Apparently that is an official term used in some forms here in the UAE- Are you a Westerner, followed up by- Are you really a Westerner? I guess that would be for people like me who have difficulty deciding which side of the hemisphere they can call themselves from.

Coming to toilet paper, I must admit that finding a water bidet spray in every toilet here in UAE is heaven. I think that gives my Indianness away! No matter how long I survived in UK, how much I loved the countryside, the weather, the people and the local radio....there was always a mug in the toilet as is the case with most NRIs.

It has its downside. I had a bucket of water in the toilet for my in laws when they arrived in wet and windy Durham. My mother in law decided as a matter of habit to wash her feet on the floor of the toilet which was carpet less but had no outlet for water. The crumbling hospital accommodation leaked through the boards really fast and we had a job mopping it all up and explaining to my in laws that every time they wanted to wash their feet they would have to climb into the bath!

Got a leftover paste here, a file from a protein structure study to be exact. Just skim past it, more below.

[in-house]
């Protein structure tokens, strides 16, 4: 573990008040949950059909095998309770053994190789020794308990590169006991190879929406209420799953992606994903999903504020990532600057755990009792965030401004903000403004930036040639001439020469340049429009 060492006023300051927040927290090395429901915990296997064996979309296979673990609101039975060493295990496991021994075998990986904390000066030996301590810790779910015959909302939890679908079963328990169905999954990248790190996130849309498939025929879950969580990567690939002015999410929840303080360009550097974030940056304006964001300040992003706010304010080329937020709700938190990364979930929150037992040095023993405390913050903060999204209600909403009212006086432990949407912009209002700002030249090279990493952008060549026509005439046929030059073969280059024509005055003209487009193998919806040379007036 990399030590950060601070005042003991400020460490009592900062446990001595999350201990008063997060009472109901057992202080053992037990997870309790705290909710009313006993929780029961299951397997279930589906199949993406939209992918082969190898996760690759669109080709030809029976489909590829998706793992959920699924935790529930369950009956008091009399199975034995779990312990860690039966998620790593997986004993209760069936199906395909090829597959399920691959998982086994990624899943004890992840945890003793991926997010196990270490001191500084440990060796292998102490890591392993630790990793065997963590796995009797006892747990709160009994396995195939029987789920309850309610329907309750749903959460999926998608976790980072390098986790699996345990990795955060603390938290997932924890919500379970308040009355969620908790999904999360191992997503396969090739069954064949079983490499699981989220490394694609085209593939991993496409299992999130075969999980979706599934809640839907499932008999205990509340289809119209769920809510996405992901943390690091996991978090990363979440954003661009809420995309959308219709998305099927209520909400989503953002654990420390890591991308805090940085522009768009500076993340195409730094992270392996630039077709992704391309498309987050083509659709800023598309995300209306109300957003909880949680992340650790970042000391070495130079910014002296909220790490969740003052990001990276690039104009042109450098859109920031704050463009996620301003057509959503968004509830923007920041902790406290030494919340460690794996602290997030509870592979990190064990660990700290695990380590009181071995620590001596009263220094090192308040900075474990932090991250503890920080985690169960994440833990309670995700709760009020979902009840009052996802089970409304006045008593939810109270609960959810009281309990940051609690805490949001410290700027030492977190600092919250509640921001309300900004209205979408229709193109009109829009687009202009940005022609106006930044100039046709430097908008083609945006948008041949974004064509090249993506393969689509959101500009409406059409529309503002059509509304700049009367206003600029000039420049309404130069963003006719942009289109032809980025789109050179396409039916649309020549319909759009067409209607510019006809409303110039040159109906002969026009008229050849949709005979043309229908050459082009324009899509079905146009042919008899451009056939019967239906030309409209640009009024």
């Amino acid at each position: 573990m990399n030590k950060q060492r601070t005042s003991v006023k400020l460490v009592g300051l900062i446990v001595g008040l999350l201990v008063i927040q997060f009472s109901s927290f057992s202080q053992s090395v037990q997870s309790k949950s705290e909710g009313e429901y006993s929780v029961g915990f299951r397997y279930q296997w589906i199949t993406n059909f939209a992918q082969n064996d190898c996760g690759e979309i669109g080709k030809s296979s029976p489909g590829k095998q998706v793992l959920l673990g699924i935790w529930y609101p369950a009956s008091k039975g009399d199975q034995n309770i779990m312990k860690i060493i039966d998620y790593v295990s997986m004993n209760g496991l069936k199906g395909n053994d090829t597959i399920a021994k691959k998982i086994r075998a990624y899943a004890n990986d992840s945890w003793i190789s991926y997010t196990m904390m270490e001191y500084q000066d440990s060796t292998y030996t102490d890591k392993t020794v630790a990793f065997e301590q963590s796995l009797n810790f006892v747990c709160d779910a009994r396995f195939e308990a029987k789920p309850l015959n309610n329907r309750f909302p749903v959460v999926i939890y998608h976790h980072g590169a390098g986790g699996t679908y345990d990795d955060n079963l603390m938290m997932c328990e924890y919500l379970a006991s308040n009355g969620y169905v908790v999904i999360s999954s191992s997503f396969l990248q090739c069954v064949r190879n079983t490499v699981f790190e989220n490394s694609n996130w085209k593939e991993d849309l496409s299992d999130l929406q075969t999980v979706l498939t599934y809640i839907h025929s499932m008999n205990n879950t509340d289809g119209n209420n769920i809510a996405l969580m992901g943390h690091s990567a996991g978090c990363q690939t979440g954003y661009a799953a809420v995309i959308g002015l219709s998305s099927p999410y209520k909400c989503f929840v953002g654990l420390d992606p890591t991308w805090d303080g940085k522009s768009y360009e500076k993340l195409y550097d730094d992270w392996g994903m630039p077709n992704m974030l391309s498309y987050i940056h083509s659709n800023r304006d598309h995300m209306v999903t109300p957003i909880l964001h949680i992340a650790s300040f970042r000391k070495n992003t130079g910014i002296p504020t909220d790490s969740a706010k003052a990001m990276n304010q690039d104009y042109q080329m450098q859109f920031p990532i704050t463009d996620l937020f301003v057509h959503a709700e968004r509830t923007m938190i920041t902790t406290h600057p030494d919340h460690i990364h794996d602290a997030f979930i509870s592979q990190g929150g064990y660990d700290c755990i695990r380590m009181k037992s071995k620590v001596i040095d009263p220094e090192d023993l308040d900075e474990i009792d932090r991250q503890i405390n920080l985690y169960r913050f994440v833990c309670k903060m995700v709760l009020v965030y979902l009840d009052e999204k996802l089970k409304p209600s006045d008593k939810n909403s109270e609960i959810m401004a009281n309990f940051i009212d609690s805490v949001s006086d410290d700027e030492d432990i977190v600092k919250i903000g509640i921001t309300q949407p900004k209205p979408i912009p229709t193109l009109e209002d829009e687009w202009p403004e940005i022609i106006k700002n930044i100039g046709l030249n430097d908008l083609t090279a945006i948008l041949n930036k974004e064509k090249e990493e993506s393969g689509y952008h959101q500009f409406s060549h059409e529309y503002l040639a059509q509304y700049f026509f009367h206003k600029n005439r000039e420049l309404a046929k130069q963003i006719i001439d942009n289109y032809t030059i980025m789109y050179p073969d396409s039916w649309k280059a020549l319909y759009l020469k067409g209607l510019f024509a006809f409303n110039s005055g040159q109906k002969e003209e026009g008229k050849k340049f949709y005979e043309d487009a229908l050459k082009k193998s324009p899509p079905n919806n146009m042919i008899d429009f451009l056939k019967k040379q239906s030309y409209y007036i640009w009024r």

A lot is speculated similarly about the lives women lead in Islamic countries. When I was about to move to UAE I heard a spectrum of reactions. People who thought being in a sunny rich country would be great and others who had multiple reservations about what life would be like.

There were people who felt they would not be able to live here because they would not be able to hold hands in public and others who were concerned about how much they would need to cover up. I now meet Americans who raise their eyebrows at the length of shorts and skirts sported by foreigners in Dubai.